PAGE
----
The Senate resumed the consideration of the resolution advising retaliation for the cruel treatment of the Union prisoners.
Mr. Johnson, of Maryland, (Dem.,) took the floor in opposition to the resolution. He said we had no evidence of an official character of present cruel treatment, and according to the principals of international law retaliation could not be forced for past cruelties. We had no evidence of the intention of the rebels to continue these cruelties, and he was opposed to giving the President power to torture our adversaries. He favored the motion of Mr. Davis to recommit the whole subject to the Military Committee. He believed it would not be inexpedient to appoint Commissioners to consult with the rebel authorities on the subject of the treatment of our prisoners. He would be willing to vote for any resolution looking to a legitimate degree of prospective retaliation.
Mr. Howe, of Wisconsin, (Union,) advocated the resolution as necessary and just, and not retrospective, but prospective in its operations.
Mr. Wade, of Ohio, (Union,) said that as there had been some doubt expressed in the debate as to whether these barbarities were continued up to the present time, he had taken the deposition of a prisoner recently escaped from Salisbury, N.C.
The lengthy deposition of an escaped soldier was read by the Clerk, showing that inhuman treatment to our soldiers was continued up the present time.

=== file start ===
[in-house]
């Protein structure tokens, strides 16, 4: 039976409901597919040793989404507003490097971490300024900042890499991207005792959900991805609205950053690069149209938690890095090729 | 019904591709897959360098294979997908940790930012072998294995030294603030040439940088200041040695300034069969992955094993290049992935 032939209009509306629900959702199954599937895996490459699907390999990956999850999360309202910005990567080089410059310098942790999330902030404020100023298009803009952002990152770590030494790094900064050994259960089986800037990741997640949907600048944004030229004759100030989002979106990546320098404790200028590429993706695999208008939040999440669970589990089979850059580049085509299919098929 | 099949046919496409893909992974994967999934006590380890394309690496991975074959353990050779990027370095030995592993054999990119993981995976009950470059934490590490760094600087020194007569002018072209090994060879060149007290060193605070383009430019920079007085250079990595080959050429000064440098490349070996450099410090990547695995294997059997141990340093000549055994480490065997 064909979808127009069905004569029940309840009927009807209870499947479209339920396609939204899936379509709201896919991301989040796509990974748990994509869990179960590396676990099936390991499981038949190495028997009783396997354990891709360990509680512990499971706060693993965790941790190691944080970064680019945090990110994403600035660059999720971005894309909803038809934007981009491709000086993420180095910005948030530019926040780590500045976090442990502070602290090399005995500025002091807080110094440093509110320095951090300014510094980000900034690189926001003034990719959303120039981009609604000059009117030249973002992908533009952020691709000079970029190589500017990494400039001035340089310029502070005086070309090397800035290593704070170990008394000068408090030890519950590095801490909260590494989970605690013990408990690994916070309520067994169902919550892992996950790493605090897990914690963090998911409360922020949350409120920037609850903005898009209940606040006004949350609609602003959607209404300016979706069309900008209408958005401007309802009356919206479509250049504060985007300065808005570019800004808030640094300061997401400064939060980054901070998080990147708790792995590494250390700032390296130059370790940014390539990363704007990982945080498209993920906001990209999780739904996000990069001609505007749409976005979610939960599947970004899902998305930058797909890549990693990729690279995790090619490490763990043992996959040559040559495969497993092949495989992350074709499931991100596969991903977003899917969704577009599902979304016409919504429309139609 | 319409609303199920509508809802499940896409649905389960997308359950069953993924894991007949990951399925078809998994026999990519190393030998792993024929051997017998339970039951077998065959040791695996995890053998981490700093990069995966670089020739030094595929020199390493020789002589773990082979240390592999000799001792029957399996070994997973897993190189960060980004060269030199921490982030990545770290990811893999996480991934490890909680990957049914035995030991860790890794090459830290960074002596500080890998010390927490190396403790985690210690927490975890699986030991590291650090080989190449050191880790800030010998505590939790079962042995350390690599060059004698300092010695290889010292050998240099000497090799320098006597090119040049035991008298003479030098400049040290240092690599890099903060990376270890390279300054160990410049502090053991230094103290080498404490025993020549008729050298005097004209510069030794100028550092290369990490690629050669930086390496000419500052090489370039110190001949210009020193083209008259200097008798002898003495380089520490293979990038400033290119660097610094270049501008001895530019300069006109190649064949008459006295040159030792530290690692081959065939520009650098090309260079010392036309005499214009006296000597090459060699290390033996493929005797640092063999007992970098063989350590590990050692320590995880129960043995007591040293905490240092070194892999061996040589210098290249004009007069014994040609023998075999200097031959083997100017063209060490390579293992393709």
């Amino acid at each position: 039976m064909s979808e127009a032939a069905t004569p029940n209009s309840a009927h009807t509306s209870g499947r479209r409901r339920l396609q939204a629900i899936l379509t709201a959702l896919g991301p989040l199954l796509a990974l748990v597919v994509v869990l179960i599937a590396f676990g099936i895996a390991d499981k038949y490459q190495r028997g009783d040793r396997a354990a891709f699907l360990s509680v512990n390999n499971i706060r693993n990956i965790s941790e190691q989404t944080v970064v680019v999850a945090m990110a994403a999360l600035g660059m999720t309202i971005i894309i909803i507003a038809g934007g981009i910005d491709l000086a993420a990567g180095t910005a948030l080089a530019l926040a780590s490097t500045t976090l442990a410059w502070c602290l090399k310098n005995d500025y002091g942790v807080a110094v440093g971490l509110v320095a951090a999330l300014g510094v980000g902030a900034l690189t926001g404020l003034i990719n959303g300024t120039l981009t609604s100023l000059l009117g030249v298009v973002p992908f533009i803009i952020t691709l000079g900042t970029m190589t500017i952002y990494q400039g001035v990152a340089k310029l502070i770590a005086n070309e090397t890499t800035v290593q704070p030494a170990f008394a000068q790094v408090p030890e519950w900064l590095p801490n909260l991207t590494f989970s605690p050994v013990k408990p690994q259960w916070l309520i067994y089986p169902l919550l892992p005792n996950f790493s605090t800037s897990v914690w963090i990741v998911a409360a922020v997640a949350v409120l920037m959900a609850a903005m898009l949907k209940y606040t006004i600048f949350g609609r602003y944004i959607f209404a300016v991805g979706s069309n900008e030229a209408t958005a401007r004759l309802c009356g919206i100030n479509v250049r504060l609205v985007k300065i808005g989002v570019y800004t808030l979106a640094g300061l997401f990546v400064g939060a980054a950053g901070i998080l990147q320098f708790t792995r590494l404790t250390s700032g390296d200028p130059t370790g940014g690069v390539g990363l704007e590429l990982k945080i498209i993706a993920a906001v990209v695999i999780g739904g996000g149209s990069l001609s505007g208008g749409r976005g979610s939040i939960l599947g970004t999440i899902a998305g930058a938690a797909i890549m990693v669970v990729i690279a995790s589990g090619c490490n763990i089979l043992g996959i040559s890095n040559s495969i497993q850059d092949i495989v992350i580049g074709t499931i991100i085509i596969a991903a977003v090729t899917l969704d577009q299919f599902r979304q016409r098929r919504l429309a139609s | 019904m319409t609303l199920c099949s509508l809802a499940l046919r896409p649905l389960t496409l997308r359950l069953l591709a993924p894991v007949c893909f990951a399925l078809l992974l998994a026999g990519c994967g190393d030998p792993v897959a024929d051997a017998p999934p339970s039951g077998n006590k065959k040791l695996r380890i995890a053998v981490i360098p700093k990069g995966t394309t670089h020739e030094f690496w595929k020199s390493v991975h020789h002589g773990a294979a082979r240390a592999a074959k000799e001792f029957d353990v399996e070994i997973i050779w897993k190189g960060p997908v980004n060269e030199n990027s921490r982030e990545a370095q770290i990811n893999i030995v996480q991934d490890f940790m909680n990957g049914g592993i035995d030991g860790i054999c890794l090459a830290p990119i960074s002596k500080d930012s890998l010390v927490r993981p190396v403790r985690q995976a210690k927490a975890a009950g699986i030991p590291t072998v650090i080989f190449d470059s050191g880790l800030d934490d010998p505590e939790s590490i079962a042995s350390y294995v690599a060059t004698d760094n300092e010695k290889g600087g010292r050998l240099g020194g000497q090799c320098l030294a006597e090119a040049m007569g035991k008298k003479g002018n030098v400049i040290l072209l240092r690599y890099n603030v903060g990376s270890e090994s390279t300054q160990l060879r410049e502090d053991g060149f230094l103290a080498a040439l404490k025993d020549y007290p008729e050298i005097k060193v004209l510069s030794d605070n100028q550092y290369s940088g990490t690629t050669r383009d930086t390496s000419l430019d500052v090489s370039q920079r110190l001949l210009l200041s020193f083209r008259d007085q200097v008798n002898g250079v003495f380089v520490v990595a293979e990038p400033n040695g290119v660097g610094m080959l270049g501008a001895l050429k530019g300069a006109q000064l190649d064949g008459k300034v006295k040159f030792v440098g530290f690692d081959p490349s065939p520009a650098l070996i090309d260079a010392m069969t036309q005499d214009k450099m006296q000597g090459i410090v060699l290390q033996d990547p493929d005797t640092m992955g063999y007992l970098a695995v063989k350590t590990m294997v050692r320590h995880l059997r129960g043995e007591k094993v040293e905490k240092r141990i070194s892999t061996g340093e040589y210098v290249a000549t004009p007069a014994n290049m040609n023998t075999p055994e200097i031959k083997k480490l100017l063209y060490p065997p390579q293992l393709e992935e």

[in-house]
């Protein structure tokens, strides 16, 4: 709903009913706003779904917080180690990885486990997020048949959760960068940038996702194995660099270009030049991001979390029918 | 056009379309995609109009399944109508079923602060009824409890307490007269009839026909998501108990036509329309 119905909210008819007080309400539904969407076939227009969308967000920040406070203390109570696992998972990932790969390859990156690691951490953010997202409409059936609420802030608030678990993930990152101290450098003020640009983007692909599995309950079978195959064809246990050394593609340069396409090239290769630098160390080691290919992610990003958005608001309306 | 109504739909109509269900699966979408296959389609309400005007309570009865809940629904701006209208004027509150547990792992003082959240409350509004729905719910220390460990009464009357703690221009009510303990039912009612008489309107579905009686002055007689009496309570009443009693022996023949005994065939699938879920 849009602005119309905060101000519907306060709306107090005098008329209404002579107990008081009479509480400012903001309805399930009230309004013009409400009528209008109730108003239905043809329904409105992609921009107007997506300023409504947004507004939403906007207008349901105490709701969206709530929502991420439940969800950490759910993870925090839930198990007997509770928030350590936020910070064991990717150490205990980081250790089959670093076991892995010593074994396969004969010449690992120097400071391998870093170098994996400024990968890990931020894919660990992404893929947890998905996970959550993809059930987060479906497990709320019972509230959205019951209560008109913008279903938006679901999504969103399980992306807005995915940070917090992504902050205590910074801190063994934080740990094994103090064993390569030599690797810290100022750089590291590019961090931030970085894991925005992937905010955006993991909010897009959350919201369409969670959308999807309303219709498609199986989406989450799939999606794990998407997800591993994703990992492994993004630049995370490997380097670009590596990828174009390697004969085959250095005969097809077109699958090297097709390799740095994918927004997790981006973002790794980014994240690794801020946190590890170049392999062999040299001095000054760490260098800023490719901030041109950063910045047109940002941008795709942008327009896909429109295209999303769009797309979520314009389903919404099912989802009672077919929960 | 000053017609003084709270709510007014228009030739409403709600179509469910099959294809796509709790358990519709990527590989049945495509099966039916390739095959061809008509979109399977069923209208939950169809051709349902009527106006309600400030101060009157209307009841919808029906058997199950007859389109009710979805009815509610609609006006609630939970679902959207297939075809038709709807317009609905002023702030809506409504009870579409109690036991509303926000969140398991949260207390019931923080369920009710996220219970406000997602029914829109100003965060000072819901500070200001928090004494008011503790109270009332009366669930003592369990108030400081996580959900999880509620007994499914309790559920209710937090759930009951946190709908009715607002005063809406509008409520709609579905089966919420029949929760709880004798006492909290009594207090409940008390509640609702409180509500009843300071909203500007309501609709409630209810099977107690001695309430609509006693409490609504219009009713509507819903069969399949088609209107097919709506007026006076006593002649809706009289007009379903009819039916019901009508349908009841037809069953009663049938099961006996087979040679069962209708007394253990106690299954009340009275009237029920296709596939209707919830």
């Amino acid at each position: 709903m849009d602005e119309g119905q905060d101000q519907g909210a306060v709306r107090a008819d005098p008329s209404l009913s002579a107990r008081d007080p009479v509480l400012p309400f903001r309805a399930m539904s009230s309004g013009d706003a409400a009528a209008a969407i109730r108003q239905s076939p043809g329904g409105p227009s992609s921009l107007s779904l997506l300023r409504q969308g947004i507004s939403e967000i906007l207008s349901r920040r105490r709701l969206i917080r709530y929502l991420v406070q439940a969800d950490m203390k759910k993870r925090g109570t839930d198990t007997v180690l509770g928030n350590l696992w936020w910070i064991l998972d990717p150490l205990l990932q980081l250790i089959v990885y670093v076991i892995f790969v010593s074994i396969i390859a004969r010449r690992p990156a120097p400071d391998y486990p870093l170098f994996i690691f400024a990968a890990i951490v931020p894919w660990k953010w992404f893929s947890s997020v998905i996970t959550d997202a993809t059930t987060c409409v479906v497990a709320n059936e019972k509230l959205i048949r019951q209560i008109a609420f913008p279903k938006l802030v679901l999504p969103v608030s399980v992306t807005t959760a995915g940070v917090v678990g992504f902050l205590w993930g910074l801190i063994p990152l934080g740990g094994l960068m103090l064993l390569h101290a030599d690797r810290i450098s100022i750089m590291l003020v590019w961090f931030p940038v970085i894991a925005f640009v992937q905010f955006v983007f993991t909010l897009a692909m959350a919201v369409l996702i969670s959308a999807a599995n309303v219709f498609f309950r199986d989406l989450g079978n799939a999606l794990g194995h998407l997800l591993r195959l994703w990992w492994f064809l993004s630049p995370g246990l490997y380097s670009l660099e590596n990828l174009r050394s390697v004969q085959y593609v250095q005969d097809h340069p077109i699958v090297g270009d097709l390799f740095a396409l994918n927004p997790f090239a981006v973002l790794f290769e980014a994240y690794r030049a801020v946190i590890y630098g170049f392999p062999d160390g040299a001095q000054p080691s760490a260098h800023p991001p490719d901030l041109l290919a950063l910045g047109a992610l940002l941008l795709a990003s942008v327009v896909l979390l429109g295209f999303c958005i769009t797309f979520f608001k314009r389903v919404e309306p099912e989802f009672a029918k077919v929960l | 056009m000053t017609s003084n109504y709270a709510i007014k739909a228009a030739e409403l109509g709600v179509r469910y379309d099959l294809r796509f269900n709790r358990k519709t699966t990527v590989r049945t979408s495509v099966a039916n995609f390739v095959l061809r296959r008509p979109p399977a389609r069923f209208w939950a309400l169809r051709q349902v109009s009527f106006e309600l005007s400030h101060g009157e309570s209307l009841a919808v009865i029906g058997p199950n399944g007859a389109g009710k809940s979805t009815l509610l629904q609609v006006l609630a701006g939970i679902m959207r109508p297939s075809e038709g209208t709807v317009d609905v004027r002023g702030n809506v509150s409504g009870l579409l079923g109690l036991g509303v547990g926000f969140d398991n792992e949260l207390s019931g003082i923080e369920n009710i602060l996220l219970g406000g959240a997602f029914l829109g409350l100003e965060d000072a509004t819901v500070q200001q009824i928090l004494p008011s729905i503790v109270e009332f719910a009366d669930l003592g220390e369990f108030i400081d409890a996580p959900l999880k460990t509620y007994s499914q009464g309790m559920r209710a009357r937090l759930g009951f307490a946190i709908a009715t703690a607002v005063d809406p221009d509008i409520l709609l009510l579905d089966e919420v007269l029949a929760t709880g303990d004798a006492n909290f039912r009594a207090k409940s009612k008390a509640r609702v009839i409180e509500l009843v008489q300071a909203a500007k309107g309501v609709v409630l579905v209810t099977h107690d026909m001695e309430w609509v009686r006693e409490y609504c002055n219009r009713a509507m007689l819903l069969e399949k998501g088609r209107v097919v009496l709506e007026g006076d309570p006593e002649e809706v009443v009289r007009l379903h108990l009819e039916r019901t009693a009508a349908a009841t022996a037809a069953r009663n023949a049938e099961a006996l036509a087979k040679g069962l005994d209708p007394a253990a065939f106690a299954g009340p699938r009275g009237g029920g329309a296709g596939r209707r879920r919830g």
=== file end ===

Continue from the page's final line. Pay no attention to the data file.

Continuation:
Mr. Morrill of Maine, (Union,) moved to amend by striking out the provision to retaliate in kind, and inserting, in lieu of it, the words "in conformity with the laws of nations."
Mr. Doolittle, of Wisconsin, (Union,) inquired if the President was authorized to retaliate without special legislation giving him the authority to do so.
Mr. Howard replied, that he had no doubt that the President, as Commander-in-Chief of the army, had that authority.
Mr. Doolittle did not believe the President had such power. Congress had bestowed it specially on two occasions, in former wars, and he thought that, without the special authority of Congress, the President could not retaliate.
Mr. Saulsbury, of Delaware, (Dem.,) believed that if the account was balanced, there would not be much difference between the conduct of the two sections, as to the treatment of prisoners. There were cruel men North and South, who treated prisoners inhumanly. He was opposed to retaliation.